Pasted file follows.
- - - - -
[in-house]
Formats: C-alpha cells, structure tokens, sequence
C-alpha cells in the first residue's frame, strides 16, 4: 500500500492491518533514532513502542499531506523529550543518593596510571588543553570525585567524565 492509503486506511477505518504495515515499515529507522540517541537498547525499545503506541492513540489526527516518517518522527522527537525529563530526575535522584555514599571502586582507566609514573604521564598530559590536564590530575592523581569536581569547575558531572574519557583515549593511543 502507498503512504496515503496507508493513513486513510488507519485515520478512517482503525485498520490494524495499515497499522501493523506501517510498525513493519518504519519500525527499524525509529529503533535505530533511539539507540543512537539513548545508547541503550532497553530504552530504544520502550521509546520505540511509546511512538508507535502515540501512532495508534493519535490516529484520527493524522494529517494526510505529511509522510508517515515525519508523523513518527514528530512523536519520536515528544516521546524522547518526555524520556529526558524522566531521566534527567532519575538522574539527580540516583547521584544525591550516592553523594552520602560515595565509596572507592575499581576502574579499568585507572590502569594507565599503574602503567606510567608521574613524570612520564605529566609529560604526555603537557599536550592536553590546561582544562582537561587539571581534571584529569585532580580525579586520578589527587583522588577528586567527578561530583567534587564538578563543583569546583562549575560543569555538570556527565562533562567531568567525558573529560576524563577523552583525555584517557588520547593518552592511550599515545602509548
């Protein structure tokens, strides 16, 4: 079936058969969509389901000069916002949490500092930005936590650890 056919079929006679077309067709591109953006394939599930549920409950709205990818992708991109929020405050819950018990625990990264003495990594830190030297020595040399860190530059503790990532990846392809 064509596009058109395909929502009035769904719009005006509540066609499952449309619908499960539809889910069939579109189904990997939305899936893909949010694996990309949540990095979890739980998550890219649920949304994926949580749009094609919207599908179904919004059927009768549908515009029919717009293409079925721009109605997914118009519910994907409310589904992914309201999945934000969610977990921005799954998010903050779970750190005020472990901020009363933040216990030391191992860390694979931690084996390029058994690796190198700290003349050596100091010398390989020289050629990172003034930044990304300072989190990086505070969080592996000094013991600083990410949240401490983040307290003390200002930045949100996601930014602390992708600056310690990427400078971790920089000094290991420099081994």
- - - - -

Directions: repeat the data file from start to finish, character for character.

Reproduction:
[in-house]
Formats: C-alpha cells, structure tokens, sequence
C-alpha cells in the first residue's frame, strides 16, 4: 500500500492491518533514532513502542499531506523529550543518593596510571588543553570525585567524565 492509503486506511477505518504495515515499515529507522540517541537498547525499545503506541492513540489526527516518517518522527522527537525529563530526575535522584555514599571502586582507566609514573604521564598530559590536564590530575592523581569536581569547575558531572574519557583515549593511543 502507498503512504496515503496507508493513513486513510488507519485515520478512517482503525485498520490494524495499515497499522501493523506501517510498525513493519518504519519500525527499524525509529529503533535505530533511539539507540543512537539513548545508547541503550532497553530504552530504544520502550521509546520505540511509546511512538508507535502515540501512532495508534493519535490516529484520527493524522494529517494526510505529511509522510508517515515525519508523523513518527514528530512523536519520536515528544516521546524522547518526555524520556529526558524522566531521566534527567532519575538522574539527580540516583547521584544525591550516592553523594552520602560515595565509596572507592575499581576502574579499568585507572590502569594507565599503574602503567606510567608521574613524570612520564605529566609529560604526555603537557599536550592536553590546561582544562582537561587539571581534571584529569585532580580525579586520578589527587583522588577528586567527578561530583567534587564538578563543583569546583562549575560543569555538570556527565562533562567531568567525558573529560576524563577523552583525555584517557588520547593518552592511550599515545602509548
């Protein structure tokens, strides 16, 4: 079936058969969509389901000069916002949490500092930005936590650890 056919079929006679077309067709591109953006394939599930549920409950709205990818992708991109929020405050819950018990625990990264003495990594830190030297020595040399860190530059503790990532990846392809 064509596009058109395909929502009035769904719009005006509540066609499952449309619908499960539809889910069939579109189904990997939305899936893909949010694996990309949540990095979890739980998550890219649920949304994926949580749009094609919207599908179904919004059927009768549908515009029919717009293409079925721009109605997914118009519910994907409310589904992914309201999945934000969610977990921005799954998010903050779970750190005020472990901020009363933040216990030391191992860390694979931690084996390029058994690796190198700290003349050596100091010398390989020289050629990172003034930044990304300072989190990086505070969080592996000094013991600083990410949240401490983040307290003390200002930045949100996601930014602390992708600056310690990427400078971790920089000094290991420099081994």